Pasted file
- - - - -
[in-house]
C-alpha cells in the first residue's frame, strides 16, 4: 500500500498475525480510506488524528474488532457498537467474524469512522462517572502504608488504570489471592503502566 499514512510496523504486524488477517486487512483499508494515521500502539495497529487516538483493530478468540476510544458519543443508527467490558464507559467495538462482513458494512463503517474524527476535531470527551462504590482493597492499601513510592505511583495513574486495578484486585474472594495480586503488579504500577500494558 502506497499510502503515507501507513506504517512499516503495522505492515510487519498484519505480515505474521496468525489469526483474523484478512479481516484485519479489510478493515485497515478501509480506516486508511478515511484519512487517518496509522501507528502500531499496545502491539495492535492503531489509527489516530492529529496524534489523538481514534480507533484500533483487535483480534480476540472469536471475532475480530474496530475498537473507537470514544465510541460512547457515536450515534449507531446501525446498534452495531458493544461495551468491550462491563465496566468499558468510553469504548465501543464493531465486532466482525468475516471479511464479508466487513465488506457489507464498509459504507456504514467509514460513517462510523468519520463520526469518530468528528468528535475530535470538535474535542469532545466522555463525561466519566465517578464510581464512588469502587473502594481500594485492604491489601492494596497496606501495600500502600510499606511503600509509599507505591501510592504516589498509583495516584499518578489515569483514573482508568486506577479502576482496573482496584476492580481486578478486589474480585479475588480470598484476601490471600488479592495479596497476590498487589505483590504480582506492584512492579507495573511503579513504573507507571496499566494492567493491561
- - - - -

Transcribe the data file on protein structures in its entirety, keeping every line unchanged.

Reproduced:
[in-house]
C-alpha cells in the first residue's frame, strides 16, 4: 500500500498475525480510506488524528474488532457498537467474524469512522462517572502504608488504570489471592503502566 499514512510496523504486524488477517486487512483499508494515521500502539495497529487516538483493530478468540476510544458519543443508527467490558464507559467495538462482513458494512463503517474524527476535531470527551462504590482493597492499601513510592505511583495513574486495578484486585474472594495480586503488579504500577500494558 502506497499510502503515507501507513506504517512499516503495522505492515510487519498484519505480515505474521496468525489469526483474523484478512479481516484485519479489510478493515485497515478501509480506516486508511478515511484519512487517518496509522501507528502500531499496545502491539495492535492503531489509527489516530492529529496524534489523538481514534480507533484500533483487535483480534480476540472469536471475532475480530474496530475498537473507537470514544465510541460512547457515536450515534449507531446501525446498534452495531458493544461495551468491550462491563465496566468499558468510553469504548465501543464493531465486532466482525468475516471479511464479508466487513465488506457489507464498509459504507456504514467509514460513517462510523468519520463520526469518530468528528468528535475530535470538535474535542469532545466522555463525561466519566465517578464510581464512588469502587473502594481500594485492604491489601492494596497496606501495600500502600510499606511503600509509599507505591501510592504516589498509583495516584499518578489515569483514573482508568486506577479502576482496573482496584476492580481486578478486589474480585479475588480470598484476601490471600488479592495479596497476590498487589505483590504480582506492584512492579507495573511503579513504573507507571496499566494492567493491561